Centralised and accessible documentation of the currentISPSlevel at ports internationally could, for example,assist the IMO in including all parties involved in maritime security concerns, including vessel owners and companiestoensurethe safety ofplannedoperations and transits.Given the significance of theISPSCodein being the centraltenetaround which much oftoday’smaritime security framework is based, itremains vital for the document to continue to reflect the contemporary security environmentthat it seeks to mitigate against.It has been nearly 20 years since theISPSCode was adopted, and in that time significant changes have occurred in the maritime industry, particularlywith respect tocybersecurityconcernsgiving rise tolegitimate questions as to the contemporary relevance of this framework.With areformed,reflexive,andup-to-dateISPSCode, all actors can play their part in ensuringthat global maritime shippingisasafer place for all thoseinvolved.

(Video) ISPS Training Video

FAQs

What is the latest edition of the ISPS Code? ›

Guide to Maritime Security and the ISPS Code (2021 Edition)

What is the ISPS Code PDF? ›

The ISPS Code provides a framework for the assessment and detection of possible security threats to ships or port facilities. It applies to vessels engaged in international voyages including passenger vessels, cargo vessels of 500 gross tonnage and above, mobile offshore drilling units, and port facilities.

How many chapters are in ISPS Code? ›

The International Ship and Port Facility (ISPS) Code

The Code is divided into two sections, Part A and Part B.

What is level 3 of ISPS? ›

Security level 3 means the level for which further specific protective security measures shall be maintained for a limited period of time when a security incident is probable or imminent, although it may not be possible to identify the specific target.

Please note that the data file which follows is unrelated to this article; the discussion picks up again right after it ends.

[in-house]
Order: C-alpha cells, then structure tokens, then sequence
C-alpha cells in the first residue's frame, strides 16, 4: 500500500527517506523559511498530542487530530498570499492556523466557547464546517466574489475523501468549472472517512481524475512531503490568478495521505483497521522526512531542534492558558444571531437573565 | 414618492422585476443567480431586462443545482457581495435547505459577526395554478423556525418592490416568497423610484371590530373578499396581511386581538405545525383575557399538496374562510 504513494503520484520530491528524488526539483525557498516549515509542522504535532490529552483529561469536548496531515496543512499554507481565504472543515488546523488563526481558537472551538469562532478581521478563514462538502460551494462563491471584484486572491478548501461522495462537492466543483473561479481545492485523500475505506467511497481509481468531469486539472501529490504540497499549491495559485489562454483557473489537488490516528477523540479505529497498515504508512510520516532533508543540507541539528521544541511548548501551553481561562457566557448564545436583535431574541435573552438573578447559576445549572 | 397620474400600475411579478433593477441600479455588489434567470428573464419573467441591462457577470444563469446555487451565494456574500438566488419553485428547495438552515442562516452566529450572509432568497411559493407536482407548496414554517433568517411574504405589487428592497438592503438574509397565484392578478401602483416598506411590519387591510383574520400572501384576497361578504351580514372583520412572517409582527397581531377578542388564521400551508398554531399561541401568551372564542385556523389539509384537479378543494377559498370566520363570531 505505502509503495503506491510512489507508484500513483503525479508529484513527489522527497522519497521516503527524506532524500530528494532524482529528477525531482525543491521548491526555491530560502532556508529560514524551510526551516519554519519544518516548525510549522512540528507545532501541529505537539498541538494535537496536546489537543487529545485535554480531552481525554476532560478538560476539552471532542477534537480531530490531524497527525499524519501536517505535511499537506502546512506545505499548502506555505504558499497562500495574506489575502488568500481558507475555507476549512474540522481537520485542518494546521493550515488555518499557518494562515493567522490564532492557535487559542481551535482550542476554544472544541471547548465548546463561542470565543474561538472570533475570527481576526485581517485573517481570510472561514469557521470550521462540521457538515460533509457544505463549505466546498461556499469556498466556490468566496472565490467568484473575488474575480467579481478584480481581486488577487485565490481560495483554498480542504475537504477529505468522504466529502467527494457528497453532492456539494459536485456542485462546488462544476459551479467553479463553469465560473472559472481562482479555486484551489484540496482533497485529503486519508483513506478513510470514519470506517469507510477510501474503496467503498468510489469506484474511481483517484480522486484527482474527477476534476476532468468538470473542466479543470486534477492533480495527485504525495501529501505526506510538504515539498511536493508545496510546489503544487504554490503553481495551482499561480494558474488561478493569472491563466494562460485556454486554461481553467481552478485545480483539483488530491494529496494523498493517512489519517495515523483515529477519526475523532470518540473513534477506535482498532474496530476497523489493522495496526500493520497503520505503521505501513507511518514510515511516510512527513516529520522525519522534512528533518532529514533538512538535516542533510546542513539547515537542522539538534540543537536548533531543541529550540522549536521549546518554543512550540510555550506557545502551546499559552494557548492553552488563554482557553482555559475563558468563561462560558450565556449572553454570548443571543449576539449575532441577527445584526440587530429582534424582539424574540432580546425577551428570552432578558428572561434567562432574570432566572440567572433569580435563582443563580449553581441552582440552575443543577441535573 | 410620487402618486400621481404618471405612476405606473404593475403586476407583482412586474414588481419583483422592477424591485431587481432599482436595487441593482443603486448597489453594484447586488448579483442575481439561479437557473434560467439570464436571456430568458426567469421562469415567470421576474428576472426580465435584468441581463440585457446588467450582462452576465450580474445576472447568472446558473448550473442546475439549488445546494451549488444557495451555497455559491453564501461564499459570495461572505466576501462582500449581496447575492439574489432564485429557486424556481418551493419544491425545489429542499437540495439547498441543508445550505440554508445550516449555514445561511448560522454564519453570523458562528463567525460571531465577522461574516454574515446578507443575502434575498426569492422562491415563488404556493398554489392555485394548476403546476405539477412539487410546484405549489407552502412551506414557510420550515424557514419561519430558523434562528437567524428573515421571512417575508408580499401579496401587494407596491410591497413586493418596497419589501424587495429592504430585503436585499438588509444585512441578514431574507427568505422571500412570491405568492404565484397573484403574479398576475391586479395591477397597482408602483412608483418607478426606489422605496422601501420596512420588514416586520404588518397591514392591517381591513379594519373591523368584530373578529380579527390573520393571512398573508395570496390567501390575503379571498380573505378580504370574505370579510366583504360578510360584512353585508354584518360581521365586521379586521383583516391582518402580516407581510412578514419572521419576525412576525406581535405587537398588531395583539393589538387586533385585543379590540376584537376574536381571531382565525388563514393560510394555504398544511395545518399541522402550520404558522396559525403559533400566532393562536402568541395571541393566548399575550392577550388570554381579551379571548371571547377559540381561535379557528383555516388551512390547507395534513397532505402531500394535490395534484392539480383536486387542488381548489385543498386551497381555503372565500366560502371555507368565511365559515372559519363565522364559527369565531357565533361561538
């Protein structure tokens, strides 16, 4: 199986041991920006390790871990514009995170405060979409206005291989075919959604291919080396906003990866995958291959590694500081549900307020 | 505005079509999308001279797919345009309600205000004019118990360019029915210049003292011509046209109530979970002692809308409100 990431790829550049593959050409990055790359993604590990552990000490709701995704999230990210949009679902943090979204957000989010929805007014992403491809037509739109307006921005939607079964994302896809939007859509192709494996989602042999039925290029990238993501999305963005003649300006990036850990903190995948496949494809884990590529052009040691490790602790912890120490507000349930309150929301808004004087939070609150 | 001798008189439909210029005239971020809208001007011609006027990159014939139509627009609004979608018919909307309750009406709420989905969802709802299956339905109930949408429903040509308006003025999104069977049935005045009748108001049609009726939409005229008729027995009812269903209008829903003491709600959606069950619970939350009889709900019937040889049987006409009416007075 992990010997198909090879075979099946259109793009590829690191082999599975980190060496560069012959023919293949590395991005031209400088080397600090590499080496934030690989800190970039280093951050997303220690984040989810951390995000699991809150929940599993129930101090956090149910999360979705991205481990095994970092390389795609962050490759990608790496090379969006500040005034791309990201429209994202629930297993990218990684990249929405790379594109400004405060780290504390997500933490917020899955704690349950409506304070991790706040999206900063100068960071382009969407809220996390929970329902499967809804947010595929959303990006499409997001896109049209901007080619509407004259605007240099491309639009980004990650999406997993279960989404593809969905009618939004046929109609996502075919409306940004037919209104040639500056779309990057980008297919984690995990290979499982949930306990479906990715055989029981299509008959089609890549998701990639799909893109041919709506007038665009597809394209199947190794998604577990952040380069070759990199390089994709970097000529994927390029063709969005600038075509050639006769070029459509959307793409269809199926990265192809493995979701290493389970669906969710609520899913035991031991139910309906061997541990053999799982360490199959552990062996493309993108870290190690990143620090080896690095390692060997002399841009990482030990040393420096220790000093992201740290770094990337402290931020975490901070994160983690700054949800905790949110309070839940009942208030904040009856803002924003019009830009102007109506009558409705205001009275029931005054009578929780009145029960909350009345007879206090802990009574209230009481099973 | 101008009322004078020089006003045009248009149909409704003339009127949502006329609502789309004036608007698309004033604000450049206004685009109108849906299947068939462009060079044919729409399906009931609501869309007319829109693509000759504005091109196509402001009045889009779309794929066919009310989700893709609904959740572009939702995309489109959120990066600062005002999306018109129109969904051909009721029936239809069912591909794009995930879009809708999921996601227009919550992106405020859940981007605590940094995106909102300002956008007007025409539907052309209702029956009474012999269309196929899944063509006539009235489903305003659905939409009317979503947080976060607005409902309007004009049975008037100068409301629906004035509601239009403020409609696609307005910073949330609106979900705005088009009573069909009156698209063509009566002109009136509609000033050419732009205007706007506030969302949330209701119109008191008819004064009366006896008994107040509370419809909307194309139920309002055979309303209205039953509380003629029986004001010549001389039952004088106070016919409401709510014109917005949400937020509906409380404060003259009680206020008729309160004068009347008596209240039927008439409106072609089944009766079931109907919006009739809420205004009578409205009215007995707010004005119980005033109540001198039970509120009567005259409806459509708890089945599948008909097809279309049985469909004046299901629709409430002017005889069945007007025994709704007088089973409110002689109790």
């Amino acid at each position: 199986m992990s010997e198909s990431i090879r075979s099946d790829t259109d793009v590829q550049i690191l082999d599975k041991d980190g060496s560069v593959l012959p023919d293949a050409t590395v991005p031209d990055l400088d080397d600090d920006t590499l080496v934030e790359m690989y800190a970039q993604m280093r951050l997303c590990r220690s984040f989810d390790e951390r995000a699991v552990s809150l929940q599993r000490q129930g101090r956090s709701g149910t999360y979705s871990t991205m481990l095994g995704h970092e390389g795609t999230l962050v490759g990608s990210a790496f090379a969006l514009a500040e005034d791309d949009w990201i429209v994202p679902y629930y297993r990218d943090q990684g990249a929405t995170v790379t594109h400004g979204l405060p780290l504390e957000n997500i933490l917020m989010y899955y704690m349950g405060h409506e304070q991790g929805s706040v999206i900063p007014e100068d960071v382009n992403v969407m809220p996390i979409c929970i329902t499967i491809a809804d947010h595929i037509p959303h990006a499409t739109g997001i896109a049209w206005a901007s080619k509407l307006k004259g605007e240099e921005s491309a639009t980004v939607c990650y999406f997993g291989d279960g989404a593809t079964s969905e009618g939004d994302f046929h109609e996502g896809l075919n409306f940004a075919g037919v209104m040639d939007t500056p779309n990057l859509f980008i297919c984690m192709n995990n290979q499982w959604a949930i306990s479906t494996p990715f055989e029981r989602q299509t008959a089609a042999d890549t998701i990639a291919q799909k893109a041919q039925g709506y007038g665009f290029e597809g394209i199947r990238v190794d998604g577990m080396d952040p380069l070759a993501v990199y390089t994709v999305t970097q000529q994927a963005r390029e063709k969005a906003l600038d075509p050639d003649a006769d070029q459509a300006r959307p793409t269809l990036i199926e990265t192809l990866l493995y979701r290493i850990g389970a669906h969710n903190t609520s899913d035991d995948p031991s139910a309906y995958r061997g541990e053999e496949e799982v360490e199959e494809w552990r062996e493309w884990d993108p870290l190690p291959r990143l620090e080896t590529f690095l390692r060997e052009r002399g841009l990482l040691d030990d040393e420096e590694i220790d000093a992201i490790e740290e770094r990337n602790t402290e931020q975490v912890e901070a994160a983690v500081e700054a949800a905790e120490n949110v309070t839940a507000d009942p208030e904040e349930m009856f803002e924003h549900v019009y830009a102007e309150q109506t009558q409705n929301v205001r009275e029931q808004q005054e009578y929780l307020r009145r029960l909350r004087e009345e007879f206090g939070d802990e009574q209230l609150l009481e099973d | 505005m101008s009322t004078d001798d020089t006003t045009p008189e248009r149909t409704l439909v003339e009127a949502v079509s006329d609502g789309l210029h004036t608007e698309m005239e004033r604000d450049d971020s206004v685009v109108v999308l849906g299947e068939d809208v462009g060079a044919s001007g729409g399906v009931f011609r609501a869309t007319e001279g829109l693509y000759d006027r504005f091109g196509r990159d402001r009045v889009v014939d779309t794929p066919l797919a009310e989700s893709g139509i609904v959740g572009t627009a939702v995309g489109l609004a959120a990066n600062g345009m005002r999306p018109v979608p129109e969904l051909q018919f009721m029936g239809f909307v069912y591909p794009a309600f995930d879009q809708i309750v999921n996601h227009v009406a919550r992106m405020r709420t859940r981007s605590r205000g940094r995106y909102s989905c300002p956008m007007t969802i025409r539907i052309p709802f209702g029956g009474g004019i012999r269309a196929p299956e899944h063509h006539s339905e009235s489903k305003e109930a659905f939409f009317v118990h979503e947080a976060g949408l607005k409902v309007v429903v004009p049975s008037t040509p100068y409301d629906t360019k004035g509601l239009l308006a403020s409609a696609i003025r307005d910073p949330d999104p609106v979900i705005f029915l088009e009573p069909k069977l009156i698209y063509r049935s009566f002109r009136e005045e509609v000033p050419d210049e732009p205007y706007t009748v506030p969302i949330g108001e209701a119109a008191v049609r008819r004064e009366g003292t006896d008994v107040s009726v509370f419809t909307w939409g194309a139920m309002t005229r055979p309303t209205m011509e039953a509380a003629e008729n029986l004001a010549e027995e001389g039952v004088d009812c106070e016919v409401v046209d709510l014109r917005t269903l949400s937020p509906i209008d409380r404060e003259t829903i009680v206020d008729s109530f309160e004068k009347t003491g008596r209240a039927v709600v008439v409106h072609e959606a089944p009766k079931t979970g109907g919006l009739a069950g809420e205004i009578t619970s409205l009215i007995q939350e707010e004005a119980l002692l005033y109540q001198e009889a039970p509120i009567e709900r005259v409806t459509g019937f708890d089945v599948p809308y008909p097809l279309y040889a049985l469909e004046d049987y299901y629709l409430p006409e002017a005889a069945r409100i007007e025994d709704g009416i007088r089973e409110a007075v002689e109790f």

Who regulates ISPS Code? ›

The Maritime Security and MLC Branch

The Branch provides technical advice and guidance to make sure that SOLAS Chapter XI-2 and ISPS Code are consistently applied and maintained.

What is ISPS security level? ›

ISPS Security Level 1 – average – the level at which the ships and port facilities operate under normal conditions. Minimum protective measures will be maintained at all times. Security Level 2 – heightened – this level will apply whenever there is a heightened risk of a security incident.

What is Chapter 11 in SOLAS? ›

SOLAS Chapter XI is a mixture of assorted Regulations, some covering safety, and some security. Hidden within this Chapter are some important Regulations that may be expected to be contained in other parts of SOLAS.

Who created ISPS? ›

In this context, the International Maritime Organization (IMO) launched the ISPS, whose immediate further development in Europe resulted in the entry into force in July 2004 of Regulation (EC) No. 725/2004 of the European Parliament and of the Council on enhancing ship and port facility security.

What is Doc in ISPS Code? ›

A Declaration of Security (DOS) is a declaration that addresses the security requirements that could be shared between a port facility and a ship (or between ships) and will state the responsibility for security each shall take. It is an agreement between both partieS.

What are the 3 levels of security? ›

There are three primary areas or classifications of security controls. These include management security, operational security, and physical security controls.

Who sets security level of ship? ›

Ship security plan

ISPS code part A/9.4 gives the minimum points that must be included in the ship security plan. Ship security plan need to be approved by flag state of the vessel or by Recognised security organisation (RSO) on behalf of flag state. RSO is usually the classification society of the vessel.

What is CSO in shipping? ›

The company security officer (CSO) would arrange for internal audits and reviews of security activities. On the basis of various observations and results from the ship security assessment, the company security officer would make developments in the ship's security plan.

What is ISM in shipping? ›

International Safety Management (ISM) Code : the International Management Code for the Safe Operation of Ships and for Pollution Prevention as adopted by the Assembly, as may be amended by the Organization.

Who are the key players in ISPS? ›